EIF: Dimanche @ Church Hill Theatre
Belgian theatre companies Focus and Chaliwaté join forces to demonstrate the devastating effects of the climate crisis through mime, puppetry and propwork
Dimanche combines the artistic sensibilities and respective skill sets of Belgian companies Focus and Chaliwaté as they meditate together on the future of our planet. The action unfolds across a series of Sundays – symbolically a day of rest and togetherness – blending puppetry, miniature objects, and gesture to create an ecosystem of scenes that moves cleverly between the micro and the macro, the internal and the external, and the personal and the public.
No detail is too small – Dimanche is staged with great tenderness and physical skill. The devastating effects caused by the rapidly-changing climate in the world of the play (an impending version of the world as we know it now) are captured by an indefatigable camera crew. Through their camera feed, the audience sees what they see, and is transported to places that the crew cannot hope to come back from.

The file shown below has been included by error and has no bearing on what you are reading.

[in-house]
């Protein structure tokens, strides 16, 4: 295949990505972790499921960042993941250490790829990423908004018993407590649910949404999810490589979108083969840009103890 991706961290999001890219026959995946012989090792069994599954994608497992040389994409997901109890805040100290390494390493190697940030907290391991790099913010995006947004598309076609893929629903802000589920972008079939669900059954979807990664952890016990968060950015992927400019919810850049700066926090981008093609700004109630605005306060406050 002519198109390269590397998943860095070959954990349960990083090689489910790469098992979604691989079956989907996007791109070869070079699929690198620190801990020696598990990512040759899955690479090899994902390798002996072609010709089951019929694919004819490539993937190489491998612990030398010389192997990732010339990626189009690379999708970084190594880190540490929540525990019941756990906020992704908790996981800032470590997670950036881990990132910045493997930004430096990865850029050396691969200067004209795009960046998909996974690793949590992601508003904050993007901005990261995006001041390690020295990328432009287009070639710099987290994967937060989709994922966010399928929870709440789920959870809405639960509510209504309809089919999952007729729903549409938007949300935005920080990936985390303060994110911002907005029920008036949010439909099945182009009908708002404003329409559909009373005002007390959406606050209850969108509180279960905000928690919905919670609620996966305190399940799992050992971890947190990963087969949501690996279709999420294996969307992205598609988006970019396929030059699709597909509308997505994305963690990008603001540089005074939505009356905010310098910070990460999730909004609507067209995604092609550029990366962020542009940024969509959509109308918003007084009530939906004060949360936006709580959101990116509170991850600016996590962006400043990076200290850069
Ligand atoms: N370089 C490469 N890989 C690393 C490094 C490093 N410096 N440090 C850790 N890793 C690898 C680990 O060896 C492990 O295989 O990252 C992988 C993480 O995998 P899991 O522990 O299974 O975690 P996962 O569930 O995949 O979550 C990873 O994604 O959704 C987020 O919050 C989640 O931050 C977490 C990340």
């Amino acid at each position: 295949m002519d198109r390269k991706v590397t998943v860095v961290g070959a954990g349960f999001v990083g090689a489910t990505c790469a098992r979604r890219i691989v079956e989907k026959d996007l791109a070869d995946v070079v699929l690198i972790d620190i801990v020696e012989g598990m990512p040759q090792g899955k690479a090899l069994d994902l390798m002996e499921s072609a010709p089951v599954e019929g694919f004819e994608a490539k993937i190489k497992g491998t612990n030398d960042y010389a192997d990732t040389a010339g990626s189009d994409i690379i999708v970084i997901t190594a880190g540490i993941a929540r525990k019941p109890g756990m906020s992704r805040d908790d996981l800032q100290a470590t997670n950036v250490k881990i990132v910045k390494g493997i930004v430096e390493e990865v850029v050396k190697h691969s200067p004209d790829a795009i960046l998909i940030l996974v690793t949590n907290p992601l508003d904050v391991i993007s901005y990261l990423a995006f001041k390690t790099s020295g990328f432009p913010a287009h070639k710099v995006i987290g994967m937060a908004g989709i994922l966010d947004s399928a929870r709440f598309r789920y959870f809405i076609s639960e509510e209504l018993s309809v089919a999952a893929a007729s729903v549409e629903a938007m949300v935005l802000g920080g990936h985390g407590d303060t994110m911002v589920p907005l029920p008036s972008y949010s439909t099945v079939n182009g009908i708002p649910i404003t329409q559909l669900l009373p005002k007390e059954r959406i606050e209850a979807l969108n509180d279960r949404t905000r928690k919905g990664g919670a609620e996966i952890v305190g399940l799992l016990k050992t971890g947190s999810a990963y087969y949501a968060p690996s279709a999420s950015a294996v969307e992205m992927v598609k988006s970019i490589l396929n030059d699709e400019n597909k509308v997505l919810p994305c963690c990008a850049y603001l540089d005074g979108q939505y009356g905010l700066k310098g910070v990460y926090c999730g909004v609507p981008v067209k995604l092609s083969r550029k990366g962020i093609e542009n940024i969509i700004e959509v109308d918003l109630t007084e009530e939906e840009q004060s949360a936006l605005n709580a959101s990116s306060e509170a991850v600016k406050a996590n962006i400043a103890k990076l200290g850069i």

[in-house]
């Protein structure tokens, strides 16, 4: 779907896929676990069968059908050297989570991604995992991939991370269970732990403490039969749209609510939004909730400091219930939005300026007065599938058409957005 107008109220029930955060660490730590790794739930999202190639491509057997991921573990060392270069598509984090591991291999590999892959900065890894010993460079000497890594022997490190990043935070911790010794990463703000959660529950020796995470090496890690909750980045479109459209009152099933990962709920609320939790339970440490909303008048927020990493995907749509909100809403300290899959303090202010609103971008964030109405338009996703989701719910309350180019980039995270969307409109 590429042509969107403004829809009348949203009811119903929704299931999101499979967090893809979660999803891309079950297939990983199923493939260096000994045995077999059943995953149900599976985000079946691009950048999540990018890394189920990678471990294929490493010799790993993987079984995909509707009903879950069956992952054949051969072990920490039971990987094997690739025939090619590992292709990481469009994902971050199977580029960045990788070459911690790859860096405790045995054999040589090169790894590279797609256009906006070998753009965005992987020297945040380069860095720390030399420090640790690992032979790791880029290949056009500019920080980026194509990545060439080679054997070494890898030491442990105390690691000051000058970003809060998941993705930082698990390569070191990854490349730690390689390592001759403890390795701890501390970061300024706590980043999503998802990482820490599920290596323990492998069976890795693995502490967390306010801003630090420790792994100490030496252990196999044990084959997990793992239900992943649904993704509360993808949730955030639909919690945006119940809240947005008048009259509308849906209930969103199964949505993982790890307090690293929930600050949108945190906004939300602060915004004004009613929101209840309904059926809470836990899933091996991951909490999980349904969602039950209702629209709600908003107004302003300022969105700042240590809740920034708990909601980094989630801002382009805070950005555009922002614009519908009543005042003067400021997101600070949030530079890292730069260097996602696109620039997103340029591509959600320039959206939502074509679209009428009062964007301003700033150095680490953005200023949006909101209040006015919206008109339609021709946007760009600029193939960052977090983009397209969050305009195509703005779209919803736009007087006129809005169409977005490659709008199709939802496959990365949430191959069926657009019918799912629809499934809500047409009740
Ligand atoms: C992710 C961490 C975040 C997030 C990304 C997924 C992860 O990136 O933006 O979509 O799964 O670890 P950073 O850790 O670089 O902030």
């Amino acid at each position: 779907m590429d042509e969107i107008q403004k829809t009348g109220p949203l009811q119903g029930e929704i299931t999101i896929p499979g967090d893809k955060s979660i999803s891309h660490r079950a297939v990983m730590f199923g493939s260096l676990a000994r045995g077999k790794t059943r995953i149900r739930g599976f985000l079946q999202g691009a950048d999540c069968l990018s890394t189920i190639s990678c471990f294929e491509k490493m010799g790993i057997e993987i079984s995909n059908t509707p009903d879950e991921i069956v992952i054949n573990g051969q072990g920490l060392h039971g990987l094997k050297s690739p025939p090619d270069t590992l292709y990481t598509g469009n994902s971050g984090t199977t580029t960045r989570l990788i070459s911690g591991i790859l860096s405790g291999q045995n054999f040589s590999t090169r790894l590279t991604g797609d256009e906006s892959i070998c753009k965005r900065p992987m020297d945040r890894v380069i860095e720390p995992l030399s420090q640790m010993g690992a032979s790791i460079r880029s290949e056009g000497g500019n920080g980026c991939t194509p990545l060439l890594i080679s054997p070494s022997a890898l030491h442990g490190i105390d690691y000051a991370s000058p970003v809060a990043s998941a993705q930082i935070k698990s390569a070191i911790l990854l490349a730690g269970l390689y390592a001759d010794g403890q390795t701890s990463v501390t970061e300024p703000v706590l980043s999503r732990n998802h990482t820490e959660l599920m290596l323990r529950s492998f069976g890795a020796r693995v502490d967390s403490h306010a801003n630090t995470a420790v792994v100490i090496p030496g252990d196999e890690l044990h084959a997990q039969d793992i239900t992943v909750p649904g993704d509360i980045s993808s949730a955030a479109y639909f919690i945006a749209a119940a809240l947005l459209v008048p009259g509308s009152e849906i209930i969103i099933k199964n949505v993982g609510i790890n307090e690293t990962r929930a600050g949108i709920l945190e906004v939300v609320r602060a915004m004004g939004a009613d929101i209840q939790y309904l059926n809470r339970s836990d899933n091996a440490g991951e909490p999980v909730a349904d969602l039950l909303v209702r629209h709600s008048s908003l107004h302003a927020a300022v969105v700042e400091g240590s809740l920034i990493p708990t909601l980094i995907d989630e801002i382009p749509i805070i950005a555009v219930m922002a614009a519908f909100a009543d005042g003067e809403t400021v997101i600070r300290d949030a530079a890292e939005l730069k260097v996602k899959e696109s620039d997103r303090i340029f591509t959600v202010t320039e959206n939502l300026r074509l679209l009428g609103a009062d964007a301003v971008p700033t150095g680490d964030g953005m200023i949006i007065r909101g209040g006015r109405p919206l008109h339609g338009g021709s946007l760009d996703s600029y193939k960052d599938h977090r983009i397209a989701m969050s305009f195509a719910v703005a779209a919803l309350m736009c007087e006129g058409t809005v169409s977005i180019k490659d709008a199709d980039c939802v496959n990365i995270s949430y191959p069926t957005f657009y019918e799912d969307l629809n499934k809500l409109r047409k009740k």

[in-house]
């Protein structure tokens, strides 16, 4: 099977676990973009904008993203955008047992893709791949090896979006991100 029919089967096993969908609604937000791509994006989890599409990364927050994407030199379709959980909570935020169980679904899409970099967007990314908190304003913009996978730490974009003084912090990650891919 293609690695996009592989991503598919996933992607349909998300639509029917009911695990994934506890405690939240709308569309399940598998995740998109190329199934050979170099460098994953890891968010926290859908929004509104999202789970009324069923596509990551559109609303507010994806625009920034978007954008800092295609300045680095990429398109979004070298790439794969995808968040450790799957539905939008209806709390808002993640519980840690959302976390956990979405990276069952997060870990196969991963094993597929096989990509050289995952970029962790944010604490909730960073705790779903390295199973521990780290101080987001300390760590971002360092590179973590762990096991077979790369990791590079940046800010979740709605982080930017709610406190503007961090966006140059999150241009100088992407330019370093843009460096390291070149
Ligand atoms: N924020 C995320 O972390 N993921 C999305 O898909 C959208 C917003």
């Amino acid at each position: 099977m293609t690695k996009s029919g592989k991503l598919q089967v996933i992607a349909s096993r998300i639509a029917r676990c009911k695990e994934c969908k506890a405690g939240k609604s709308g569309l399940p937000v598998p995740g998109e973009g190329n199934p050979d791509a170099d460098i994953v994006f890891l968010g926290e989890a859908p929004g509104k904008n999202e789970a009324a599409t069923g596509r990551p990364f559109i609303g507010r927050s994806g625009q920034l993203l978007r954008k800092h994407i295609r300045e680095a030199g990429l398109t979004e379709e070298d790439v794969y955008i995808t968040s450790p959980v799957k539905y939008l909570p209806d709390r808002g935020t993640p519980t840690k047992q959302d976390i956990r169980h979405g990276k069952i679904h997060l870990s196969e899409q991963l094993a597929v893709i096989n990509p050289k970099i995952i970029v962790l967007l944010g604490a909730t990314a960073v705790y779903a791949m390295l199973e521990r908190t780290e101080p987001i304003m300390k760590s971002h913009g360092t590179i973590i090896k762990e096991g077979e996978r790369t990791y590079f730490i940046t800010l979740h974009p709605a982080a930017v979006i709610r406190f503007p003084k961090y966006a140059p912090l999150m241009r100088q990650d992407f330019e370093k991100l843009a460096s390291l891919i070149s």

The production brings events that are often imagined to be happening elsewhere into the domestic sphere. Once-reliable technologies and household objects succumb to a massive heatwave, and eventually, the systems that the characters live by are made strange, as the weather begins to turn humans out of their homes before turning their homes inside-out.
That said, there is a curious lack of urgency or sense of emergency in Dimanche. In one section, a family attempts to persevere with their day-to-day routines, scorning the storm that has knocked down their door – there is both horror and humour to be had in their complacency. Dimanche’s tragic-comic approach accounts for much of its charm – and its power.
Dimanche observes the natural landscape beautifully, but it does not comment upon the political landscape of tomorrow. It does not highlight current governmental policies, nor suggest or enact policy changes, which seems something of a missed opportunity. So, while this production gestures towards our shared future with ingenuity and nuance, it also risks performing a kind of apocalypse that its audiences will already know.
Dimanche, Church Hill Theatre, until 19 Aug, 7pm, from £25